9. From what we have seen of the film so far, a few examples of American prosperity and the dark side of daily life. The two main characters are both well off, in the sense that they have access to money. Mrs.Dietrichson is married to money, and Walter has a steady job. The America that is depicted in the movie is not the same as the America today. Women did not have as much rights as they do today which would be what Mr.Dietrichson can be so harsh towards his wife. Also the power that Mrs.Dietrichson has over Walter allows her to manipulate him into doing whatever she wants. I feel as though the relationship between Walter and Mrs.Dietrichson is so fast paced that it is hard to believe the power she holds over him. I feel like the film could be more in depth in showing their relationship. I enjoy the old feel of the movie. Some parts are harder to relate to because movies today do not use action like it, such as the dramatic kissing, etc. I am excited to watch the rest of the movie.


  10. What I notice about the character is that Walter Nett is a handsome man, who seems like a well off man who sells insurance for a living. He work with other people who seem like striving well off American worker, whose make living by selling insurance policies to people who can afford them. One afternoon Nett met Phyllis Dietrichson, who seem like she have it all, wealth, look and family. Nett is immediately attracted to Phyllis because of how beautiful she is, he kept thinking about her. Phyllis told Nett that her husband is never home, Nett flirt with Phyllis and fantasize about her even thought she is marry and that she told him that she want to put a insurance on her husband without her husband knowing. She reveals that she will get nothing from her husband if anything was to happen to him because his will is to have everything to go to his daughter. Nett plan out how he and Phyllis would trick her husband to sign the insurance and plan her husband timely death.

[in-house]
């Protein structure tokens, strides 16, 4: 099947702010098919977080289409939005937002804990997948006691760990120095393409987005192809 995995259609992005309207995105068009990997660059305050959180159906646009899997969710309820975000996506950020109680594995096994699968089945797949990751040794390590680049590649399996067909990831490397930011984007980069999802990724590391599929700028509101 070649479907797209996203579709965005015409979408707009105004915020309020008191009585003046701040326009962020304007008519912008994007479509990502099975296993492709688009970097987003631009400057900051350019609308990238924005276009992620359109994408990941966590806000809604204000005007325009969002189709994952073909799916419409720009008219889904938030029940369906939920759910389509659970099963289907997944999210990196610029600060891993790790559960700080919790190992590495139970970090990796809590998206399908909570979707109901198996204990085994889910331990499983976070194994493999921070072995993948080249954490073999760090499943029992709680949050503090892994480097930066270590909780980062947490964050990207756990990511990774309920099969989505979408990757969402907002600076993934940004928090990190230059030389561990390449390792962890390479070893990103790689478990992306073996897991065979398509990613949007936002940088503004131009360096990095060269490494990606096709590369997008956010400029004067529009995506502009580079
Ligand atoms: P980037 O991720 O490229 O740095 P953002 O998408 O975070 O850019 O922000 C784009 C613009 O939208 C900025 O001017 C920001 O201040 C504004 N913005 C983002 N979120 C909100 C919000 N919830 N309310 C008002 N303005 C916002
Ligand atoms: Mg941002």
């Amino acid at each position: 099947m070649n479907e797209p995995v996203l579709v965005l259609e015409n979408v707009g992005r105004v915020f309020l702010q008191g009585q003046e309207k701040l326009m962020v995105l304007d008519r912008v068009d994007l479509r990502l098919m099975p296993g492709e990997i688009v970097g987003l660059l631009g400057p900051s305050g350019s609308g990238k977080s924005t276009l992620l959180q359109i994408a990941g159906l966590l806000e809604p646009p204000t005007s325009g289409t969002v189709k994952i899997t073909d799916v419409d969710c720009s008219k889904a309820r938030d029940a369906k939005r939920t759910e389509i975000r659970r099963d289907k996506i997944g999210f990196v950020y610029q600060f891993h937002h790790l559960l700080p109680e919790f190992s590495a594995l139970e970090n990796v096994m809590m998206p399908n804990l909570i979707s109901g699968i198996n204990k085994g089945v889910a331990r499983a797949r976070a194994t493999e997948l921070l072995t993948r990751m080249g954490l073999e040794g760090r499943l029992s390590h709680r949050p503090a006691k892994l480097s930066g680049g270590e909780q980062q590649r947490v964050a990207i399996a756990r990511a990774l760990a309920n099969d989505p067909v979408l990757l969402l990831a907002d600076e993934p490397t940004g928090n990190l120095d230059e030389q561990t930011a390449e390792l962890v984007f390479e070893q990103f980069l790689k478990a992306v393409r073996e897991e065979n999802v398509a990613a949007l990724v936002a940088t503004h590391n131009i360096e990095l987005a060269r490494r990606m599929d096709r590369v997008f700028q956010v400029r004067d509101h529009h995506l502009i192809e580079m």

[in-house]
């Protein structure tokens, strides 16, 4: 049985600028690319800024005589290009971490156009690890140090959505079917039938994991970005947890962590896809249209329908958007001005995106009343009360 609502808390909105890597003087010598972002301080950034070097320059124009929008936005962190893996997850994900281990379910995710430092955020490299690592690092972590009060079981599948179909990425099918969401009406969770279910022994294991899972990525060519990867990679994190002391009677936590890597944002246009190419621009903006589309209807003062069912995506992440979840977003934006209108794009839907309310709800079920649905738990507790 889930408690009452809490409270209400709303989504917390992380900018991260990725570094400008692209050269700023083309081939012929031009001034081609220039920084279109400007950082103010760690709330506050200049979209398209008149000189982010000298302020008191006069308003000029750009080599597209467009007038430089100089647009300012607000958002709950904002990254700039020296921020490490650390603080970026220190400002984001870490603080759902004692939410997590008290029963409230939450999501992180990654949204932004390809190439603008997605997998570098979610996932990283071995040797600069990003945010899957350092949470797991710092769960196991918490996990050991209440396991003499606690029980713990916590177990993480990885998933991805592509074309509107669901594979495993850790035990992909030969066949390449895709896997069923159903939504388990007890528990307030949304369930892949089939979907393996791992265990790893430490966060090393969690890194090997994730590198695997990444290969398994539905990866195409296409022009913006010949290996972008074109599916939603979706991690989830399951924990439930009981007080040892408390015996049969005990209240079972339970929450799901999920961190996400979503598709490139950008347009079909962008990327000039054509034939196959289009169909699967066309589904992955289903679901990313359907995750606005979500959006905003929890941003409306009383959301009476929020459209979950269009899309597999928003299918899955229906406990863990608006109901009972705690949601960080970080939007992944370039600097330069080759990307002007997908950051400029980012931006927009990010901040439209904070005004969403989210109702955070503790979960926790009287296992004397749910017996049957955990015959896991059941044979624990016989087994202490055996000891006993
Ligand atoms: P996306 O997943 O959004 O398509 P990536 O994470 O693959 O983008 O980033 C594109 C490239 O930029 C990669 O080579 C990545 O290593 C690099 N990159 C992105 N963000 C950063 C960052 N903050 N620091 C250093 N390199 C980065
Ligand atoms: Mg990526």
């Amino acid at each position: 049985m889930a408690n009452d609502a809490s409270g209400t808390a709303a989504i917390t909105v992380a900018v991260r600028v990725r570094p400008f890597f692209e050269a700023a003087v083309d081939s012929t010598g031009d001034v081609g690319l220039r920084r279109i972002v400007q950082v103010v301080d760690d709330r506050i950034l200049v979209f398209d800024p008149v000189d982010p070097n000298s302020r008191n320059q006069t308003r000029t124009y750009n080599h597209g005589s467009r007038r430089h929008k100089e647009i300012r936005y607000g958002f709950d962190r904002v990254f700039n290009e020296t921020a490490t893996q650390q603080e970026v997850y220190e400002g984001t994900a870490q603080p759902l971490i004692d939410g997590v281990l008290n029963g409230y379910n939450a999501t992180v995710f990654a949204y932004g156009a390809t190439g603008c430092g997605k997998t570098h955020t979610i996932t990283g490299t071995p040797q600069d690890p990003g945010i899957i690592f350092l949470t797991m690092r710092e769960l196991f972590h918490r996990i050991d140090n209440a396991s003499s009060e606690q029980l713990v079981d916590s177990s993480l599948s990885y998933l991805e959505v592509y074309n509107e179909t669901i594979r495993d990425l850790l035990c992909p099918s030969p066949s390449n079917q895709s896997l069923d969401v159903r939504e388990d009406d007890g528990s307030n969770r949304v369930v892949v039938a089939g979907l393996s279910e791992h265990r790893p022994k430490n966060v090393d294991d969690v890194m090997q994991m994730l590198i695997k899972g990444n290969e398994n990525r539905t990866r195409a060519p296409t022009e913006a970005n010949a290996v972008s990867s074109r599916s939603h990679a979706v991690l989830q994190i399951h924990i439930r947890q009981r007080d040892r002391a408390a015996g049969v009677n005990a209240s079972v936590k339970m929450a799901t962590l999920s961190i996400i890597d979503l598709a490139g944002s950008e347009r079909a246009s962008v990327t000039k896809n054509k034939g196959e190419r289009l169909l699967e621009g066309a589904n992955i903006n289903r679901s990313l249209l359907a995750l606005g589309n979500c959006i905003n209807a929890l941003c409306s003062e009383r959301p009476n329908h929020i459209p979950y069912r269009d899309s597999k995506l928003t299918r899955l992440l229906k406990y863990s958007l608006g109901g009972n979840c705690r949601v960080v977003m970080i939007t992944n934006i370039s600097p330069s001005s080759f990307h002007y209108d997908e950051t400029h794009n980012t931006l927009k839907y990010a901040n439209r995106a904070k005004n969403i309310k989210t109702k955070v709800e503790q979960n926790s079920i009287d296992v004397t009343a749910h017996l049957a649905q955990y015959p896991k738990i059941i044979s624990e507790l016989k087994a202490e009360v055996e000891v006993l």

This whole movie is a flashback of Nett recalling what happening and what he had done and why.
    I personally don’t like watching women cheating on their husband or trying to kill their husband, because that’s my own personal preferences. Watching is interesting because I am force to watch something I would normally won’t watch. I do enjoy the silly moment of how dramatic certain scene are like when Nett kissing and holding Phyllis.


  11. Based on what we have watched so far, in the idea of the darker side of daily life, I felt that when Walter is smoking at the beginning the way his body was positioned hunching over and the addition of profuse sweating matched with his low tone of voice (not only when smoking but also in the elevator) very clearly illustrated this idea. I also felt the idea was amplified by Walters drinking to deal with his daily stressors.
    On the opposite hand, when Walter first arrives at Phyllis’ house, the camera pans to show a neighborhood of wealthy and deluxe homes, and children playing and laughing in the streets. At her home, maids answer the door, clean and answer to her orders. To me, this showed the idea of American prosperity by focusing on the high life.
    For characters, based on my observations, Walter is cocky, pompous and manipulative, but at the same time he is also smart and clever. Phyllis I believe to be seductive and clever, but I also feel that she is incredibly sneaky and that she is hiding something incredibly dramatic, which leads her to not only play dumb in a sense, but also to go after Walter in order to protect whatever it is she is hiding for the time being. Lastly, I see that Keyes is incredibly intelligent, but also very paranoid and has a quick temper.